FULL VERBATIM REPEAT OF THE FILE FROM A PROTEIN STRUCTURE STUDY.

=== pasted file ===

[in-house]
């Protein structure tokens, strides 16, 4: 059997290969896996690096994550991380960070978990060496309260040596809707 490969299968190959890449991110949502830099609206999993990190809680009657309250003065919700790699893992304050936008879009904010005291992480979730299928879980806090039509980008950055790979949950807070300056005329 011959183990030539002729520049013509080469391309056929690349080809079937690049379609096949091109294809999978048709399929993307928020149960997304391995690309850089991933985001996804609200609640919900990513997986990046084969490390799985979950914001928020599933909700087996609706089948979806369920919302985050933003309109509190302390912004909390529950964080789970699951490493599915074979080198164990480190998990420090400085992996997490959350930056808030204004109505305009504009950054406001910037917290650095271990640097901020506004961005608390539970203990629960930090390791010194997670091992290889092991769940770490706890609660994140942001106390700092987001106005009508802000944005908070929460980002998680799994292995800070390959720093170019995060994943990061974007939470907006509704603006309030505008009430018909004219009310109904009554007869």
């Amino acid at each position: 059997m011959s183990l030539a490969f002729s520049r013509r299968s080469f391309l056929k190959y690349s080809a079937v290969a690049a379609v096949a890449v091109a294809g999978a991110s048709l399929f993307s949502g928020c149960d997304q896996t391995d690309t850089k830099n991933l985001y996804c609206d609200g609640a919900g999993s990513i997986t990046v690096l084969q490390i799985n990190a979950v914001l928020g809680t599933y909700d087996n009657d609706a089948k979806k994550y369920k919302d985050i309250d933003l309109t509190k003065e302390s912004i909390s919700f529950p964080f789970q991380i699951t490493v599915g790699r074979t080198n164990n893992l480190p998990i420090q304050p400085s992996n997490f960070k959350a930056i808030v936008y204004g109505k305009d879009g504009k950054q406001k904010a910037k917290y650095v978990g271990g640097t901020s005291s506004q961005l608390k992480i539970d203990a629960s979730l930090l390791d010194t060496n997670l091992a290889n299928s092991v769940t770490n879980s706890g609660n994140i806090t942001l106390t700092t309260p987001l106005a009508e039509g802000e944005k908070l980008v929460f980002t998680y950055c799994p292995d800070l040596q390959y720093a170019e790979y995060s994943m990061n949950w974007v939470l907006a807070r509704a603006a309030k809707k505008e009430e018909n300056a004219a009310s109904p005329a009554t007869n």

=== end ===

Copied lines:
[in-house]
């Protein structure tokens, strides 16, 4: 059997290969896996690096994550991380960070978990060496309260040596809707 490969299968190959890449991110949502830099609206999993990190809680009657309250003065919700790699893992304050936008879009904010005291992480979730299928879980806090039509980008950055790979949950807070300056005329 011959183990030539002729520049013509080469391309056929690349080809079937690049379609096949091109294809999978048709399929993307928020149960997304391995690309850089991933985001996804609200609640919900990513997986990046084969490390799985979950914001928020599933909700087996609706089948979806369920919302985050933003309109509190302390912004909390529950964080789970699951490493599915074979080198164990480190998990420090400085992996997490959350930056808030204004109505305009504009950054406001910037917290650095271990640097901020506004961005608390539970203990629960930090390791010194997670091992290889092991769940770490706890609660994140942001106390700092987001106005009508802000944005908070929460980002998680799994292995800070390959720093170019995060994943990061974007939470907006509704603006309030505008009430018909004219009310109904009554007869």
């Amino acid at each position: 059997m011959s183990l030539a490969f002729s520049r013509r299968s080469f391309l056929k190959y690349s080809a079937v290969a690049a379609v096949a890449v091109a294809g999978a991110s048709l399929f993307s949502g928020c149960d997304q896996t391995d690309t850089k830099n991933l985001y996804c609206d609200g609640a919900g999993s990513i997986t990046v690096l084969q490390i799985n990190a979950v914001l928020g809680t599933y909700d087996n009657d609706a089948k979806k994550y369920k919302d985050i309250d933003l309109t509190k003065e302390s912004i909390s919700f529950p964080f789970q991380i699951t490493v599915g790699r074979t080198n164990n893992l480190p998990i420090q304050p400085s992996n997490f960070k959350a930056i808030v936008y204004g109505k305009d879009g504009k950054q406001k904010a910037k917290y650095v978990g271990g640097t901020s005291s506004q961005l608390k992480i539970d203990a629960s979730l930090l390791d010194t060496n997670l091992a290889n299928s092991v769940t770490n879980s706890g609660n994140i806090t942001l106390t700092t309260p987001l106005a009508e039509g802000e944005k908070l980008v929460f980002t998680y950055c799994p292995d800070l040596q390959y720093a170019e790979y995060s994943m990061n949950w974007v939470l907006a807070r509704a603006a309030k809707k505008e009430e018909n300056a004219a009310s109904p005329a009554t007869n």